If you have experience of BizTalk in the past, then you can view a KeyVault much the same way as the SSODB; an encrypted place to store keys and values. You are not limited to just storing user credentials, you can store other things like endpoint addresses, settings, certificates and even access it using REST, but this post focuses on using the KeyVault as a storage for user credentials. More information about the KeyVault service can be found here, and here is how to get started.

NOTE: You do not need any KeyVault preconfigured. The instructions below will setup a basic one.

The scenario

You are calling an API that uses Basic Auth (aka username and password). The authentication is therefore per call and must be supplied every time the service is called. You do not want to store the username and password in clear text in the Logic App.

The Logic App is only a wrapper for the call to the service (for demo purposes).

You are using Visual Studio to develop and deploy your Logic App.

NOTE: It is possible to achieve the same result without using Visual Studio but this post does not cover that.

The Logic App without KeyVault

As you can see the password and username is clearly visible to anyone accessing the Logic App, so any Logic App contributor can access it. The JSON for it can be downloaded here. Just paste it into a new project, replacing the old text in the LogicApp.json-file.

This is how you do it

Logic Apps tooling in Visual Studio comes prepared to use KeyVault, the only tricky part is to add parameters that will make the tooling use KeyVault. We are going to make use of this together with the Logic Apps ARM template in Visual Studio. There is a lot of text here but I am sure that if you do this once you will fully understand it. Take your time to get it right.

Add parameters

Open the Logic App as JSON and scroll to the top. The Logic App always starts with a parameter for the Azure Resource Manager: the name of the logic app. Here we will add two new parameters: ExternalSupplierUsr and ExternalSupplierPwd. Add the following JSON before the first parameter.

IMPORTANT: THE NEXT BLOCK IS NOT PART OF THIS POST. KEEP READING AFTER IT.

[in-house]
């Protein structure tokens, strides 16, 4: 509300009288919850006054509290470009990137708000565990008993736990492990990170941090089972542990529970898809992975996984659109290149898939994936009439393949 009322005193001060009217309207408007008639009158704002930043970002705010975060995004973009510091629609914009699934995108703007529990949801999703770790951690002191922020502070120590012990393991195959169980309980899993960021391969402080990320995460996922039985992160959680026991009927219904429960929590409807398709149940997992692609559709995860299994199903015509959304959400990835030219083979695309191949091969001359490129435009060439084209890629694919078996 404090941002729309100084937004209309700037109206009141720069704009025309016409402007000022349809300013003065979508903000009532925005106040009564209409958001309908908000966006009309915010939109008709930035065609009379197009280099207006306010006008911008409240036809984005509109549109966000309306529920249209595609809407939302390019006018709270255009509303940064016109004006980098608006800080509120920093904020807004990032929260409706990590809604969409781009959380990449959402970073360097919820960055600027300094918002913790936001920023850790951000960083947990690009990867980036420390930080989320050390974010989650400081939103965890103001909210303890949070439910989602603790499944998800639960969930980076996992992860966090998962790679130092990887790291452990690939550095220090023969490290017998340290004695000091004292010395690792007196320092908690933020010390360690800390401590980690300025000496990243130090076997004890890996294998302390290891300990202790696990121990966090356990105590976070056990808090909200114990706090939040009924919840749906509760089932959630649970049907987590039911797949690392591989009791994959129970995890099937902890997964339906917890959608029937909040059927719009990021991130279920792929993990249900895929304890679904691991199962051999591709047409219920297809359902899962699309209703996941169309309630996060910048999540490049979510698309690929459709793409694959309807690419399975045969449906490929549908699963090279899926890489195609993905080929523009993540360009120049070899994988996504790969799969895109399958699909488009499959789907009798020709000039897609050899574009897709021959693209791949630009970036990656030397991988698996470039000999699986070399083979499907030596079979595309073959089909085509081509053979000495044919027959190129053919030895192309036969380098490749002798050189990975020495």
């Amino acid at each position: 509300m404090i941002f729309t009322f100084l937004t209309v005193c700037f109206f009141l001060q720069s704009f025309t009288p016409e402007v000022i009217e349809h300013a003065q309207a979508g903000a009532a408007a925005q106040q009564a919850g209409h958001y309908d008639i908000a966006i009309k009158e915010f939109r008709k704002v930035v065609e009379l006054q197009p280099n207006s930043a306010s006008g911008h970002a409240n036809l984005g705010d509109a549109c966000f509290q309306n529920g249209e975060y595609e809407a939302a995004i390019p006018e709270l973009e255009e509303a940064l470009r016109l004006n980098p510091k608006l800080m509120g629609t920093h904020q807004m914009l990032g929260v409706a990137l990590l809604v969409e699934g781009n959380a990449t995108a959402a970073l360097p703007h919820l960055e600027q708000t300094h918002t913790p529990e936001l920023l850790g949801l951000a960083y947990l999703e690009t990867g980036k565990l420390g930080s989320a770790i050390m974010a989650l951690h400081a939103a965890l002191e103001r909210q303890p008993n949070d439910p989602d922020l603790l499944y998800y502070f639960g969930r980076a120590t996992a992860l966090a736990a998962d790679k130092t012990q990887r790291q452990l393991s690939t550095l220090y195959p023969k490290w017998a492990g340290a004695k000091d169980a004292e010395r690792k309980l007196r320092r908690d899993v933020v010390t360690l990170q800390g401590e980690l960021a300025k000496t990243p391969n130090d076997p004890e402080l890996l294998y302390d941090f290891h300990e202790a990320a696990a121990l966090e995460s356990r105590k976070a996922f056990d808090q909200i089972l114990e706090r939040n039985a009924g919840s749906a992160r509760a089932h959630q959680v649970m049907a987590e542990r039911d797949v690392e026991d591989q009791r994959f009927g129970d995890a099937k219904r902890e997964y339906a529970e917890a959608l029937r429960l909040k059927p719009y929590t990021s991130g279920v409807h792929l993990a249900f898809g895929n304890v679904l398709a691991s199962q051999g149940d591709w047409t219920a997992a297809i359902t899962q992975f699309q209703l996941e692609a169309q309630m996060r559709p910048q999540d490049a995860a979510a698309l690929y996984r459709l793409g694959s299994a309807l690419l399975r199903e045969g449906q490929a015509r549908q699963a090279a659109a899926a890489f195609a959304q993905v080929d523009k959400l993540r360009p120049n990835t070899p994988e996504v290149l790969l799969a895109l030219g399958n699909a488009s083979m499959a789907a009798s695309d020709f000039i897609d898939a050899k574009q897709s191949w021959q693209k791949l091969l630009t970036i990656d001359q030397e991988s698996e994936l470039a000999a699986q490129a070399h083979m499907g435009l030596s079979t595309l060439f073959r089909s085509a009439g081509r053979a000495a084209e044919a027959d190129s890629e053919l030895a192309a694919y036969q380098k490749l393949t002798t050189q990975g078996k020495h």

“ExternalSupplierUsr”: { “type”: “securestring” },

“ExternalSupplierPwd”: { “type”: “securestring” },

Note the type: securestring. This will tell the tooling that we would like to use the KeyVault.

The updated JSON file can be downloaded here.

Configure the parametersfile and create the KeyVault

Next we need to make room for the keys. Save the Logic App, right-click the project in the solution explorer and choose Deploy and then the name of your project. The usual dialog appears. Fill it out and the click the Edit Parameters button. The new dialog should look something like this

See those little keys to the right. These are shown because we used the securestring type. Click the top one.

If you already have a KeyVault, you can use that. Let’s create a new one.

Click the link saying Create KeyVault using PowerShell. This will point you to this page on github.

Open the PowerShell ISE and copy + paste the powershell code into it. Update the code to your needs. I will create a KeyVault called SuperSecretVault in West Europe in its own resource group. I highly recommend this, use a separate group for your KeyVaults.

My finished script will look like this:

#Requires -Module AzureRM.Profile
#Requires -Module AzureRM.KeyVault

#Login and Select the default subscription if needed
Select-AzureRmSubscription -SubscriptionName ‘your subscription name goes here’

#Change the values below before running the script
$VaultName = ‘SuperSecretVault’

#Globally Unique Name of the KeyVault
$VaultLocation = ‘West Europe’

#Location of the KeyVault
$ResourceGroupName = ‘KeyVaultGroup’

#Name of the resource group for the vault
$ResourceGroupLocation = ‘West Europe’

#Location of the resource group if it needs to be created
New-AzureRmResourceGroup -Name $ResourceGroupName -Location $ResourceGroupLocation -Force
New-AzureRmKeyVault -VaultName $VaultName -ResourceGroupName $ResourceGroupName -Location $VaultLocation -EnabledForTemplateDeployment